The Wakhan

Tajikistan | Murghab - Langar - Ishkashim - Khorog | 27th October to 4th November ’15 | 15,660km

We're sat eating a warm naan and hard boiled eggs that haven’t yet totally thawed out from the night before, wondering what the contents of a labelless Tajik military issue food tin we’ve just been given might contain. In front of us is the Panj river and on the other side of that is Afghanistan. A country we’ve grown up hearing so much about is now only a stones throw away, if Flora is doing the throwing that is.

Before leaving we’d stocked up on what little we could get our hands on at Murghab’s shipping container bazaar. The biscuit shop lady didn’t bat an eyelid when we motioned of a kilogram of her chocolatiest ones each. We were now riding towards a left turn that would take us off the M41 and due south briefly, up and over a final 4000+m pass and down into the Wakhan valley. The remote dirt road is infamous in cycling circles for it’s rim shattering, fork snapping roughness as it traces the Tajik-Afghan border through to Khorog. The Wakhan corridor, a mountainous sliver of north eastern Afghanistan, we learnt, was a Great Game creation established as a buffer between British India to the south and the Russian Empire to the North.

Having inched over an icy Kargush pass from our lakeside camp spot we began a rattling descent to an abandoned village and a deserted military checkpoint. To our left we spotted a chap legging it across the valley towards us, rifle bouncing on his back. He reached us out of breath but grinning and asked expectantly if we had any cigarettes or vodka. He wasn't interested in biscuits. Reinforcements arrived (with the fresh naan and miscellaneous tin) and passports were handed over for scrutinizing. As per, we fell foul of the no picture taking rule and were motioned over to the office. ‘The light is better over here!’ the senior officer explained, pulling us into prime picture taking position. Deliriously excited at the prospect of fresh bread we stopped for second breakfast just around the corner and sat gazing across the river. The tin contained something that at one point may have been a kind of fish, we think.

We passed two cyclists the following morning, Alexi from Belarus and Julie from France, who chucked us an apple each, a sign that civilization wasn’t too far away. The rest of that day was spent trying not to fall off in the sand or from staring too long at the lines of Afghan camel caravans picking their way along precarious tracks on the other side of the river. Where are they going? As we dropped further down the valley the clouds parted to reveal the sharp snowy 8000m peaks of the formidable Hindu Kush. A couple of young lads leading firewood laden donkeys asked if we had any khleb, bread, which we did. We ratched out our last one and even put it in a Morries bag we had spare. The oldest one grabbed the package, stuffed the bread in his pants and lobbed the bag into the the most beautiful valley we’d ever seen. Fire wood is at a premium throughout the high Pamirs. The collapse of the Soviet Union lead to the fuel supply being cut off and most houses have a ripped out rusty tank close by as a reminder.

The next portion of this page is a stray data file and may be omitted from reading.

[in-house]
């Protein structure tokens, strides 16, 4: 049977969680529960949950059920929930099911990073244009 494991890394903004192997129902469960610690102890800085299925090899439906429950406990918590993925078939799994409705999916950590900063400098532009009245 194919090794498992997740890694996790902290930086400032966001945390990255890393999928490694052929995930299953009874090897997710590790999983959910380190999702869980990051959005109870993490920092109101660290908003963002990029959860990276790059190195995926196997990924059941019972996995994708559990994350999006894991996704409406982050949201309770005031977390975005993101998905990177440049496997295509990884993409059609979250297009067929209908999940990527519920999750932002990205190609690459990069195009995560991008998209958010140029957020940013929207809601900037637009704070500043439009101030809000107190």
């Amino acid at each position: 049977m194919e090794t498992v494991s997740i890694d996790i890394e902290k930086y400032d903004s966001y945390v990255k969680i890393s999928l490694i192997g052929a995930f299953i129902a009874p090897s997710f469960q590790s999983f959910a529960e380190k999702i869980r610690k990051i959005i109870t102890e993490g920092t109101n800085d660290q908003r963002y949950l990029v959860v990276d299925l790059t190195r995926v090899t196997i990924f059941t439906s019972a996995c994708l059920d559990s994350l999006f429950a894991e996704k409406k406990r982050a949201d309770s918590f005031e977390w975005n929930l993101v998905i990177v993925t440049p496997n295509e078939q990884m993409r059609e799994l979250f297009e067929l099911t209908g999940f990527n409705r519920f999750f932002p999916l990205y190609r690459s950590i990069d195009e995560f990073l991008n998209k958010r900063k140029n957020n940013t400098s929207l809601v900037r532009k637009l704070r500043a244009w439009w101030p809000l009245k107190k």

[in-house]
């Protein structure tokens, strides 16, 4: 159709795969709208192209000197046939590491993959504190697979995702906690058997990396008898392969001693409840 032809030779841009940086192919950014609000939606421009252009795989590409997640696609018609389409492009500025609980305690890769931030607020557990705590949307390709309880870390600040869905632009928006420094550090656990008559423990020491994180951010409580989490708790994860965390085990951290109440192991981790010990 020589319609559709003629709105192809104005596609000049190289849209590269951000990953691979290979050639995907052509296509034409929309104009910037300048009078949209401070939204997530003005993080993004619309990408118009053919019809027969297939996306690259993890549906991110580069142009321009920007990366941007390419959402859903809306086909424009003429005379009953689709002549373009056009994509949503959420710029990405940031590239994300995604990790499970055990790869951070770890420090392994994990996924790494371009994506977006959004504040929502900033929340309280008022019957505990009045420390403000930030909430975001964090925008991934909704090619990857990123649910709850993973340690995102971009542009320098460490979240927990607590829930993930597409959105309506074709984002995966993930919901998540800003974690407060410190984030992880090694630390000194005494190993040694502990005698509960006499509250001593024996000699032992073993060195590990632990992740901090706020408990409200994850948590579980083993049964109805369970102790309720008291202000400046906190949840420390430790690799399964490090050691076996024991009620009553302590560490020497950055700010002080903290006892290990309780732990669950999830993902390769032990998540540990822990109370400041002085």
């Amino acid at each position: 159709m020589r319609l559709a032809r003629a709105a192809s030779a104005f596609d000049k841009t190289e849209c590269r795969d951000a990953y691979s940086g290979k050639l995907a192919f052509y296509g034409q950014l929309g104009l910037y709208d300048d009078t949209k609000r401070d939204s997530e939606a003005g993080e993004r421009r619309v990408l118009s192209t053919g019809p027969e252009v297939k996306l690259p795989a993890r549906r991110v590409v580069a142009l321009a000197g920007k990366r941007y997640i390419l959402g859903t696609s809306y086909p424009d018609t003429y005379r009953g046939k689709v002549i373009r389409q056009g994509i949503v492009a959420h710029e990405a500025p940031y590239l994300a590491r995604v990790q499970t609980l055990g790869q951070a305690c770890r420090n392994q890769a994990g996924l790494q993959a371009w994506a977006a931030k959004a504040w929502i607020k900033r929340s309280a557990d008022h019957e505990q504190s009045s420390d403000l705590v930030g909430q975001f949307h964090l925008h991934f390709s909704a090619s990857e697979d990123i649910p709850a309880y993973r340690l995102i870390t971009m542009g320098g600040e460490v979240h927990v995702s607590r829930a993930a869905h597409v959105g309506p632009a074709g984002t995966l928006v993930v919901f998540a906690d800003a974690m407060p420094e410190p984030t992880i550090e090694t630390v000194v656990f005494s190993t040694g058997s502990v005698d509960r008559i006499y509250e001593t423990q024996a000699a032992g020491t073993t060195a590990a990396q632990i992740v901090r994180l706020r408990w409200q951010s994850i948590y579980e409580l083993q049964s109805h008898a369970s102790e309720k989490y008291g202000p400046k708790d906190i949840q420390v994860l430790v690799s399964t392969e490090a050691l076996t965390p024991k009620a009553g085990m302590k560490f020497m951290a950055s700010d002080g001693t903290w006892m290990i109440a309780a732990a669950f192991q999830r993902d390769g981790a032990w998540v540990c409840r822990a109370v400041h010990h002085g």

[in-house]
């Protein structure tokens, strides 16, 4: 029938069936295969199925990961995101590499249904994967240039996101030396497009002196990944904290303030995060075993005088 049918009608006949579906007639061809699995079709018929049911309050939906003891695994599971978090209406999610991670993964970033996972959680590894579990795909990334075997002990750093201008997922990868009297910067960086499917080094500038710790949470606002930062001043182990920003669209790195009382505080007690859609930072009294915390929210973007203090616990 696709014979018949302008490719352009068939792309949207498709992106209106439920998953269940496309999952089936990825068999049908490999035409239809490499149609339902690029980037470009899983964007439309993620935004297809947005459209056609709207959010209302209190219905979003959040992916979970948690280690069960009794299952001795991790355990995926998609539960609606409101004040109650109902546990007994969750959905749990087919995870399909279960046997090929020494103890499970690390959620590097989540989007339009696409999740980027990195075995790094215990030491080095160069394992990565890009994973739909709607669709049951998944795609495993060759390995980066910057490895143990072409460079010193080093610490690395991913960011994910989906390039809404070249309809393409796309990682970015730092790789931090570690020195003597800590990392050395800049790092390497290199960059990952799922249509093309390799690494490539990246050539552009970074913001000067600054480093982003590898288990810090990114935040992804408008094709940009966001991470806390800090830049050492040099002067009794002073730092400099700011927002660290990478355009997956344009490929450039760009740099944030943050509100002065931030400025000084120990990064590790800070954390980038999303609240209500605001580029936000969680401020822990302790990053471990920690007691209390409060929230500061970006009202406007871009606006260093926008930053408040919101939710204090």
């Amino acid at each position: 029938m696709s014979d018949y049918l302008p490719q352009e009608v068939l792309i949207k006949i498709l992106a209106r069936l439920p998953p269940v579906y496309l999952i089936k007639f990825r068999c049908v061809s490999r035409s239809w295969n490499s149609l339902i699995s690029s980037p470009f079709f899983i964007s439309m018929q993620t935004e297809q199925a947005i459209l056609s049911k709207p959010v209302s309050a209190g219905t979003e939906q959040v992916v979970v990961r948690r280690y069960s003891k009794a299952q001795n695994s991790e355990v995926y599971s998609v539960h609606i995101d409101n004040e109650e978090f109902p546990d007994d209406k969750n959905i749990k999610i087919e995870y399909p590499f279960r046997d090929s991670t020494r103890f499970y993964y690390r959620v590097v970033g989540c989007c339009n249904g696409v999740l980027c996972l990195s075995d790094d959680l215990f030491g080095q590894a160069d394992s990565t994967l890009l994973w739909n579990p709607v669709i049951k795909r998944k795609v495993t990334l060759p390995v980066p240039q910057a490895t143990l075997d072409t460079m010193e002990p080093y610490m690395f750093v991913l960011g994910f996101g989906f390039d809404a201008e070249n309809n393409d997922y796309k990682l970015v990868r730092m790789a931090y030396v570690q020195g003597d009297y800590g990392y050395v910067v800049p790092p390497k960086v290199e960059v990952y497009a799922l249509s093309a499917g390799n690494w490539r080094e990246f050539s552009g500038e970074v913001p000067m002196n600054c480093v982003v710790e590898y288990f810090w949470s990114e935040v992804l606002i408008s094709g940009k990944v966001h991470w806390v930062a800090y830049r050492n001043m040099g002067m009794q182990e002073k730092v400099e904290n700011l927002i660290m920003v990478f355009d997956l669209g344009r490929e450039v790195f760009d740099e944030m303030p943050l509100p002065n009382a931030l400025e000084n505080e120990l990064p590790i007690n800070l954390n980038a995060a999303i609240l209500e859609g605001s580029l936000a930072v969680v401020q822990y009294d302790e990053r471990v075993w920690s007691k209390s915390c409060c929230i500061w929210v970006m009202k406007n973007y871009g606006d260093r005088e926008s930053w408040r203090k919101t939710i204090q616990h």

We’ll remember the hospitality across central Asia fondly, but the inhabitants of the Wakhan, passionately Pamiri as opposed to Tajik, were a level above. Even if it was little harrowing to be force fed plov and interrogated on the vital stats of the fictional children we felt the need to have, it was equally enchanting to be welcomed without question into a warm, smoky room and the smiling faces of three or four generations of one family. Sleeping space is communal and a bed will be conjured from a pile of Kurphaca, a thin colourful mattresses. More Kurphaca are laid on top, fixing you firmly in position for the night. Having camped since Murghab and reaching the limits of what a wet wipe wash can achieve we gratefully accepted the offer of a night with a fiscaltura, PE, teacher and his family in Langer. As usual, we were very much his guests, and when he wasn’t there the eldest son took over, refilling Chai bowls the second we’d drained them and passing them back, one hand to his chest. We still find it a little frustrating that the women seem to do all the cooking and serving, but rarely sit with us. The Pamiri people revere bread to the extent that they make sure to pick up every crumb after a meal and would never allow a bread to be placed upside down. Something, we’re told, to do with it being the food that kept them alive during the civil war.

Gradually losing altitude poplar trees reappeared, as did autumnal colours, with persimmon and pomegranates growing road side. Rosey cheeked kids chaperoned donkeys, turkeys and goats, waved and shouted hellos and whatisyournames. One kid took us by surprise by shouting ‘fuck you!’, with a huge smile on his face and a big wave, bless him. Tired bodies and battered bikes meant we struggled to top 50km a day through the Wakhan. After accepting another offer of a place to stay we found ourselves being marched up a steep hill to a local wedding venue. The whole village was crammed into the traditional square interior of the groom’s house and the keyboardist was warming the crowd up. Loading up on fruit juice and a third helping of plov to dance the Pamiri two step in 5 day old padded shorts constituted our biggest night out in ages.

After the volatile weather and wilderness of the previous week we found the Wakhan very peaceful, but later read reports of Taliban fighting less than 25km away on the Afghan side. We also learnt, from an admittedly slightly out of date, guide book that that border we had ridden along was where more than a ton of hash and opium was/is smuggled across every day, heading for Europe and Russia. Apart from the odd army foot patrol, you wouldn’t know.

Days without a shower: 13